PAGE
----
By Michael Friedländer , Eatglobe
Can Tho City, Vietnam, February 23, 2016
The year-round rice cultivation in the Mekong Delta and most other rice-growing areas in Vietnam is made possible by the area’s ideal conditions for rice growing – ample rainfall, tropical temperatures, fertile soil and an extensive canal irrigation infrastructure built over the past 40 years.
The spring harvest contributes 44 percent to the delta’s production, followed by the summer harvest with a 38 percent and by the winter harvest with 18 percent, according to the U.S. Department of Agriculture.
With an annual rice production in 2015 of 45 million tons, Vietnam is the world’s fourth-largest producer, after China, India and Bangladesh, as shown by the UN Food and Agriculture Organization (FAO). It rice exports, forecasted by FAO to reach 8.7 million tons in 2016, make Vietnam the world’s third-largest exporter, after India with 10.6 million tons and Thailand with 10.4 million tons (see chart).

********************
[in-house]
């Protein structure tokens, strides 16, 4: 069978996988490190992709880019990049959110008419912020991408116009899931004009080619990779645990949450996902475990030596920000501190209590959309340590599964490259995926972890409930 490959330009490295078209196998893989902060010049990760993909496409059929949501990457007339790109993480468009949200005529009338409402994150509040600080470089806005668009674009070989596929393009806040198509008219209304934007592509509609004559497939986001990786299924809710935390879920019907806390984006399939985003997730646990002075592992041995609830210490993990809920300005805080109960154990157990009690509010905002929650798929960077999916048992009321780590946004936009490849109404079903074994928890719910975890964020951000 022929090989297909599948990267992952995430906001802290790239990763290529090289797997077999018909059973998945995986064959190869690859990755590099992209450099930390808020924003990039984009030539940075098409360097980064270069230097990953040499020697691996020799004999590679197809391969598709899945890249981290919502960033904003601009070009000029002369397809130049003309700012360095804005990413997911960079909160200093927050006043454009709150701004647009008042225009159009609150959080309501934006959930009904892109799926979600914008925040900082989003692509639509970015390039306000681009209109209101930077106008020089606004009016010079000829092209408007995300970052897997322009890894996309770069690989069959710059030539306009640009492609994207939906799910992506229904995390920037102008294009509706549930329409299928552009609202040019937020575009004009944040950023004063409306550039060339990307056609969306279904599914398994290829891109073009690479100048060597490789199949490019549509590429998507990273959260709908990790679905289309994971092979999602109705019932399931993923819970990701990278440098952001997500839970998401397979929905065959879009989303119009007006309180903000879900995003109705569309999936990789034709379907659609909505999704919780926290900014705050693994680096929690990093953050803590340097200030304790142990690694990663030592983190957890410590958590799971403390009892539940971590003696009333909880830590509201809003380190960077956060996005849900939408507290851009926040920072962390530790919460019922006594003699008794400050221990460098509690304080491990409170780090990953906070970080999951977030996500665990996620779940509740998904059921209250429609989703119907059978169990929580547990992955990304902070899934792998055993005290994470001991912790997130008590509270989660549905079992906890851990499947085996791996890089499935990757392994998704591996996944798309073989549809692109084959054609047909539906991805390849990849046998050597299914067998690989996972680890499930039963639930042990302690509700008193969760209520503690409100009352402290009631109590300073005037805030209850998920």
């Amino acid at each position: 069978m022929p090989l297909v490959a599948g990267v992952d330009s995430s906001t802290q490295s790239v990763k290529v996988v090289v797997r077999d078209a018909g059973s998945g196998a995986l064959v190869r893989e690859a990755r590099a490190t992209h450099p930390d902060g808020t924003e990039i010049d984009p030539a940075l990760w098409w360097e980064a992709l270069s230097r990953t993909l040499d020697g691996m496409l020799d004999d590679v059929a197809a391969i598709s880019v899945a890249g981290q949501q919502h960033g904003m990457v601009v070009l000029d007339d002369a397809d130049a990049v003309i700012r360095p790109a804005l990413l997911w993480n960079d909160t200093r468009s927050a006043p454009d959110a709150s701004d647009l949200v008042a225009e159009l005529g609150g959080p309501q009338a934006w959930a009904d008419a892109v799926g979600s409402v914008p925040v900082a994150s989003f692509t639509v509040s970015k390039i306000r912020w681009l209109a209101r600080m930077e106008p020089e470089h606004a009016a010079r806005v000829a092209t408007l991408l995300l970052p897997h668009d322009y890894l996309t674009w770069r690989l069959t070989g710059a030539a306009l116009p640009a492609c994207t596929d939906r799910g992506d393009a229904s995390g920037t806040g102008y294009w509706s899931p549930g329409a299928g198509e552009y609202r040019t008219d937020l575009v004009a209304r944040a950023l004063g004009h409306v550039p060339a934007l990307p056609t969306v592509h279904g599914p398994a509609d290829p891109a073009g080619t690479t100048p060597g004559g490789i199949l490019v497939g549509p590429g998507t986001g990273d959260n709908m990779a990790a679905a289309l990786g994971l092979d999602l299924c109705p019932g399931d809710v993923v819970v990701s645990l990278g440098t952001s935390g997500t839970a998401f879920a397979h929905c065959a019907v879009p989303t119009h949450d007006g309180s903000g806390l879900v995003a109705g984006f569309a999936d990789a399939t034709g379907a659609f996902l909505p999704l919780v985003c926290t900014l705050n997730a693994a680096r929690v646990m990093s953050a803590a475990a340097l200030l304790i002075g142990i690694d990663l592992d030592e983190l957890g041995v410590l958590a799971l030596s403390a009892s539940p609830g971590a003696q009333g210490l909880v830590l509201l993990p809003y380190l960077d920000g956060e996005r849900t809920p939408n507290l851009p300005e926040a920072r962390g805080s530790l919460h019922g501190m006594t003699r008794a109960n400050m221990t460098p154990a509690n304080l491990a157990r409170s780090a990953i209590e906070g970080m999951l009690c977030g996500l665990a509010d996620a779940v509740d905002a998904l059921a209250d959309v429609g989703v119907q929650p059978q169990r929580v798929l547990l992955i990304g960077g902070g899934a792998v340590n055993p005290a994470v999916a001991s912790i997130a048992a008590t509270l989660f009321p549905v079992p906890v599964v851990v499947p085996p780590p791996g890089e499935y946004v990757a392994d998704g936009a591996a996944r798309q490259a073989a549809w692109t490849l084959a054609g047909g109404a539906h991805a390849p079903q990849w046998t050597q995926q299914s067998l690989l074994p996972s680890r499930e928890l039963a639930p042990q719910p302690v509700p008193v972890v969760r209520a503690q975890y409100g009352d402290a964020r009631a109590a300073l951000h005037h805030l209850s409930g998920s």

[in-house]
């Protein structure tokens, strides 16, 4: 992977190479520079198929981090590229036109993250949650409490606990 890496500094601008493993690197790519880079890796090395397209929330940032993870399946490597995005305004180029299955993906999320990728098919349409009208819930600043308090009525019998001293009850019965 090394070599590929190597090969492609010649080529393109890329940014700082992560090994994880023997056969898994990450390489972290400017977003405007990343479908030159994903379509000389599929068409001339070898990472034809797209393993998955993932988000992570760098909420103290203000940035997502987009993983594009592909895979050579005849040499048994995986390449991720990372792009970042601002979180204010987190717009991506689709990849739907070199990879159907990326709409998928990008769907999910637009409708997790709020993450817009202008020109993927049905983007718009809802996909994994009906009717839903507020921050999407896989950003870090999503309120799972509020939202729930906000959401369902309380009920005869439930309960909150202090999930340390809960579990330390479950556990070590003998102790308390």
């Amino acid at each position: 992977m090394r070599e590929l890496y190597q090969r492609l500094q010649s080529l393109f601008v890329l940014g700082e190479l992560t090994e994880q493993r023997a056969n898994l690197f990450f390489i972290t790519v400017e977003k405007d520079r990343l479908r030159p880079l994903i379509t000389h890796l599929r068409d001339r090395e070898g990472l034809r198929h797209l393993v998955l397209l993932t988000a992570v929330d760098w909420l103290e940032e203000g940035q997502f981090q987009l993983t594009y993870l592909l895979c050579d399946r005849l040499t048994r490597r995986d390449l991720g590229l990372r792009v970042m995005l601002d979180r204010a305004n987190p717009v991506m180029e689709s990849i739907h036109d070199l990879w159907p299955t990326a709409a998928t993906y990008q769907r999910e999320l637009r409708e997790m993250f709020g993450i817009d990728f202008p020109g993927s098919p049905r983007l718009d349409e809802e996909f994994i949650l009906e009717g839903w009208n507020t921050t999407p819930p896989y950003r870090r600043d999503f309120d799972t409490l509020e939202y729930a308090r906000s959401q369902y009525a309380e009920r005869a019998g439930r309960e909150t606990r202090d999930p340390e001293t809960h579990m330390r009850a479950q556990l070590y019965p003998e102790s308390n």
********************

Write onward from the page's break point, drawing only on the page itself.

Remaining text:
It is expected that the El Nino weather phenomenon will peter out in spring or early summer of 2016. This will likely end the extreme drought from which Vietnam and many other parts of the world are suffering, which will increase the supply of freshwater to the Mekong Delta and would thereby halt or even reverse the advance of salt water.
Under such a scenario, the negative effects of the salt water intrusion into the delta would be concentrated on the spring harvest and parts of the summer harvest, and will not be repeated in 2017. Furthermore, it is possible that the resulting losses will be compensated by increases in other areas of the country. But even if Vietnam’s overall rice production should decline in 2016, the domestic availability of rice will not be affected as only exports will be cut.
Despite this likely benign outcome, the advance of saltwater in the Mekong Delta serves as a demonstration of how vulnerable it is to the effects of climate change.